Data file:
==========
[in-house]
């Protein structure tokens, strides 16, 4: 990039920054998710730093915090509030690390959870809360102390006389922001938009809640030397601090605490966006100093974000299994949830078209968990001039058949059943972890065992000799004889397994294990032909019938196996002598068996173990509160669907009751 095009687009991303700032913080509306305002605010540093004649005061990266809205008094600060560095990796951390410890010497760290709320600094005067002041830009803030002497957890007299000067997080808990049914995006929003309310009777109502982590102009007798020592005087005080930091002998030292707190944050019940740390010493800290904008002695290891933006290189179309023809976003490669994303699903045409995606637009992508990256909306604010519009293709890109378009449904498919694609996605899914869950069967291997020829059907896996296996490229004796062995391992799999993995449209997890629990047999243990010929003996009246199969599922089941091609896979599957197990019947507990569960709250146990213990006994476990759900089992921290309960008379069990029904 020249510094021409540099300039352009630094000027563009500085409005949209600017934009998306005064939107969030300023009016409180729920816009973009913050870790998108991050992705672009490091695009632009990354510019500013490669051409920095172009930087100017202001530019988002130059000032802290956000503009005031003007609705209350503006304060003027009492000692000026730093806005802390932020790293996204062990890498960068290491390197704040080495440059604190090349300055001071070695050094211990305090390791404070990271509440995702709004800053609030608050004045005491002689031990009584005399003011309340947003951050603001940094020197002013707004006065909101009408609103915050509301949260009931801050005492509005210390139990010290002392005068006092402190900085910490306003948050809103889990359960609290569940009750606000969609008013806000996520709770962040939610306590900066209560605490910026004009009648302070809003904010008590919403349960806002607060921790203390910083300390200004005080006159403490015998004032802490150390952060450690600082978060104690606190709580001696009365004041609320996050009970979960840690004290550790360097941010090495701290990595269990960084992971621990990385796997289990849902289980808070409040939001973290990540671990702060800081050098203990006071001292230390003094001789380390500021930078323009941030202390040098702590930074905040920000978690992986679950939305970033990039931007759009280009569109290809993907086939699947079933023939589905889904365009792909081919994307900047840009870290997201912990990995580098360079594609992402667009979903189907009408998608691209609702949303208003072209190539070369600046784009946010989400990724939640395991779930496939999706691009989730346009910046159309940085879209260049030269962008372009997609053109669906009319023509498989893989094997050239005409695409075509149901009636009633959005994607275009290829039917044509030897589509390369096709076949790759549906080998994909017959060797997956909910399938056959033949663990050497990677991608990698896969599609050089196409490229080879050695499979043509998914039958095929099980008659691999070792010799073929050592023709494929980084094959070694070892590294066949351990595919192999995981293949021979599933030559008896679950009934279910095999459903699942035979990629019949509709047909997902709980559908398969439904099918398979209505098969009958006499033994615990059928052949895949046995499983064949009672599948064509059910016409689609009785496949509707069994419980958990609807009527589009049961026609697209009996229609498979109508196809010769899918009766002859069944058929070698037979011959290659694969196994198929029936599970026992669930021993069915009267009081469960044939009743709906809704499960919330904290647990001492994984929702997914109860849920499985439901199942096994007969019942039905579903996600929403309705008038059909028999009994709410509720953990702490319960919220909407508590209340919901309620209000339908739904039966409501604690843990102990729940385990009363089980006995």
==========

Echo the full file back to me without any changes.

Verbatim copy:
[in-house]
């Protein structure tokens, strides 16, 4: 990039920054998710730093915090509030690390959870809360102390006389922001938009809640030397601090605490966006100093974000299994949830078209968990001039058949059943972890065992000799004889397994294990032909019938196996002598068996173990509160669907009751 095009687009991303700032913080509306305002605010540093004649005061990266809205008094600060560095990796951390410890010497760290709320600094005067002041830009803030002497957890007299000067997080808990049914995006929003309310009777109502982590102009007798020592005087005080930091002998030292707190944050019940740390010493800290904008002695290891933006290189179309023809976003490669994303699903045409995606637009992508990256909306604010519009293709890109378009449904498919694609996605899914869950069967291997020829059907896996296996490229004796062995391992799999993995449209997890629990047999243990010929003996009246199969599922089941091609896979599957197990019947507990569960709250146990213990006994476990759900089992921290309960008379069990029904 020249510094021409540099300039352009630094000027563009500085409005949209600017934009998306005064939107969030300023009016409180729920816009973009913050870790998108991050992705672009490091695009632009990354510019500013490669051409920095172009930087100017202001530019988002130059000032802290956000503009005031003007609705209350503006304060003027009492000692000026730093806005802390932020790293996204062990890498960068290491390197704040080495440059604190090349300055001071070695050094211990305090390791404070990271509440995702709004800053609030608050004045005491002689031990009584005399003011309340947003951050603001940094020197002013707004006065909101009408609103915050509301949260009931801050005492509005210390139990010290002392005068006092402190900085910490306003948050809103889990359960609290569940009750606000969609008013806000996520709770962040939610306590900066209560605490910026004009009648302070809003904010008590919403349960806002607060921790203390910083300390200004005080006159403490015998004032802490150390952060450690600082978060104690606190709580001696009365004041609320996050009970979960840690004290550790360097941010090495701290990595269990960084992971621990990385796997289990849902289980808070409040939001973290990540671990702060800081050098203990006071001292230390003094001789380390500021930078323009941030202390040098702590930074905040920000978690992986679950939305970033990039931007759009280009569109290809993907086939699947079933023939589905889904365009792909081919994307900047840009870290997201912990990995580098360079594609992402667009979903189907009408998608691209609702949303208003072209190539070369600046784009946010989400990724939640395991779930496939999706691009989730346009910046159309940085879209260049030269962008372009997609053109669906009319023509498989893989094997050239005409695409075509149901009636009633959005994607275009290829039917044509030897589509390369096709076949790759549906080998994909017959060797997956909910399938056959033949663990050497990677991608990698896969599609050089196409490229080879050695499979043509998914039958095929099980008659691999070792010799073929050592023709494929980084094959070694070892590294066949351990595919192999995981293949021979599933030559008896679950009934279910095999459903699942035979990629019949509709047909997902709980559908398969439904099918398979209505098969009958006499033994615990059928052949895949046995499983064949009672599948064509059910016409689609009785496949509707069994419980958990609807009527589009049961026609697209009996229609498979109508196809010769899918009766002859069944058929070698037979011959290659694969196994198929029936599970026992669930021993069915009267009081469960044939009743709906809704499960919330904290647990001492994984929702997914109860849920499985439901199942096994007969019942039905579903996600929403309705008038059909028999009994709410509720953990702490319960919220909407508590209340919901309620209000339908739904039966409501604690843990102990729940385990009363089980006995």